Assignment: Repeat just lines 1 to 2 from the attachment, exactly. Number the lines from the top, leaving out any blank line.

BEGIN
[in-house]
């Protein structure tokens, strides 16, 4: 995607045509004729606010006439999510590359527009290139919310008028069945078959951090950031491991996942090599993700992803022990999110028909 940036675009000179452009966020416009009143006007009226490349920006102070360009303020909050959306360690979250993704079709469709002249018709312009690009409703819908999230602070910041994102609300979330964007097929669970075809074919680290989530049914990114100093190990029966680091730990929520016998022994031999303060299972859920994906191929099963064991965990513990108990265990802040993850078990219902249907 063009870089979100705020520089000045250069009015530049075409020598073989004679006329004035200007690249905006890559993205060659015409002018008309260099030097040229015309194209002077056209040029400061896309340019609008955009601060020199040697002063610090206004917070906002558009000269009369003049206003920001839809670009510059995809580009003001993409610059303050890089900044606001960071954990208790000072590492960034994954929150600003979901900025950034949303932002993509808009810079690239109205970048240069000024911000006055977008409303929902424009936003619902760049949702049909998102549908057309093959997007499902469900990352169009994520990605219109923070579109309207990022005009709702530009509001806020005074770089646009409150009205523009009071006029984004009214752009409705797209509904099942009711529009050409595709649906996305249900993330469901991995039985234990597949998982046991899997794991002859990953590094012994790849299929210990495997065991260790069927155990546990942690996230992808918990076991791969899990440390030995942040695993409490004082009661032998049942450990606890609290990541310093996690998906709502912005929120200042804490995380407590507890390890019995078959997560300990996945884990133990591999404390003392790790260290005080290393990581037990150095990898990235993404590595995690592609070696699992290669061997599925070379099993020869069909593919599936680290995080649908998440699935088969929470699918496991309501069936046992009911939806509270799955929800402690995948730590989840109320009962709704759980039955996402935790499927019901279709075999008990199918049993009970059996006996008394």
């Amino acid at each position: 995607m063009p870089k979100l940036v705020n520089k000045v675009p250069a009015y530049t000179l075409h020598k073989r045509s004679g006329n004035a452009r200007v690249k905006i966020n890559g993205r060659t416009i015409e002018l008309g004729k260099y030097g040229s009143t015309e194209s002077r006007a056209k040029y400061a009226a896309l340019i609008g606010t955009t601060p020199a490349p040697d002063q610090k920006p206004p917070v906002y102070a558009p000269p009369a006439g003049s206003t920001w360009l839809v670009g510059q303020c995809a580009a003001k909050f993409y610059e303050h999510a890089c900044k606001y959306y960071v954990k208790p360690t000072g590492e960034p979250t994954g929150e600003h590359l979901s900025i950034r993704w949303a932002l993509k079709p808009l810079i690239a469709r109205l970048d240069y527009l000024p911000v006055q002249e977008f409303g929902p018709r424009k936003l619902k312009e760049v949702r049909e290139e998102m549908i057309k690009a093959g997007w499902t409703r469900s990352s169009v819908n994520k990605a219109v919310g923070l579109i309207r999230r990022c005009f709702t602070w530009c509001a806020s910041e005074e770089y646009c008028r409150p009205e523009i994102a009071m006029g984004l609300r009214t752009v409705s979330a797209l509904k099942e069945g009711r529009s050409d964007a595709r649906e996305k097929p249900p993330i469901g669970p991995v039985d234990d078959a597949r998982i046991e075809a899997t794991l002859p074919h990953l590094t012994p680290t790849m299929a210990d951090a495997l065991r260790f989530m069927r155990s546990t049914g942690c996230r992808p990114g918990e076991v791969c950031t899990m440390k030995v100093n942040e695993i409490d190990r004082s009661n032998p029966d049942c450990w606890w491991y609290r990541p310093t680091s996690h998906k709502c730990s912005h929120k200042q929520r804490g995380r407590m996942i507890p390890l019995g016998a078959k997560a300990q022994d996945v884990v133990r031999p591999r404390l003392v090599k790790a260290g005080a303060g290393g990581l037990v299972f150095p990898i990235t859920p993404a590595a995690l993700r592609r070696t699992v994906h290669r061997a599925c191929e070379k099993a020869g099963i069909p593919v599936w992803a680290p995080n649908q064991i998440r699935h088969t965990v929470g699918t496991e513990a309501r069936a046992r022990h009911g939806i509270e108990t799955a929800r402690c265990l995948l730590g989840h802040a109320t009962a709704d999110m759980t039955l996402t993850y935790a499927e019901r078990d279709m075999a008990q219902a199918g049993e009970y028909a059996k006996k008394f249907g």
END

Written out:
[in-house]
């Protein structure tokens, strides 16, 4: 995607045509004729606010006439999510590359527009290139919310008028069945078959951090950031491991996942090599993700992803022990999110028909 940036675009000179452009966020416009009143006007009226490349920006102070360009303020909050959306360690979250993704079709469709002249018709312009690009409703819908999230602070910041994102609300979330964007097929669970075809074919680290989530049914990114100093190990029966680091730990929520016998022994031999303060299972859920994906191929099963064991965990513990108990265990802040993850078990219902249907 063009870089979100705020520089000045250069009015530049075409020598073989004679006329004035200007690249905006890559993205060659015409002018008309260099030097040229015309194209002077056209040029400061896309340019609008955009601060020199040697002063610090206004917070906002558009000269009369003049206003920001839809670009510059995809580009003001993409610059303050890089900044606001960071954990208790000072590492960034994954929150600003979901900025950034949303932002993509808009810079690239109205970048240069000024911000006055977008409303929902424009936003619902760049949702049909998102549908057309093959997007499902469900990352169009994520990605219109923070579109309207990022005009709702530009509001806020005074770089646009409150009205523009009071006029984004009214752009409705797209509904099942009711529009050409595709649906996305249900993330469901991995039985234990597949998982046991899997794991002859990953590094012994790849299929210990495997065991260790069927155990546990942690996230992808918990076991791969899990440390030995942040695993409490004082009661032998049942450990606890609290990541310093996690998906709502912005929120200042804490995380407590507890390890019995078959997560300990996945884990133990591999404390003392790790260290005080290393990581037990150095990898990235993404590595995690592609070696699992290669061997599925070379099993020869069909593919599936680290995080649908998440699935088969929470699918496991309501069936046992009911939806509270799955929800402690995948730590989840109320009962709704759980039955996402935790499927019901279709075999008990199918049993009970059996006996008394």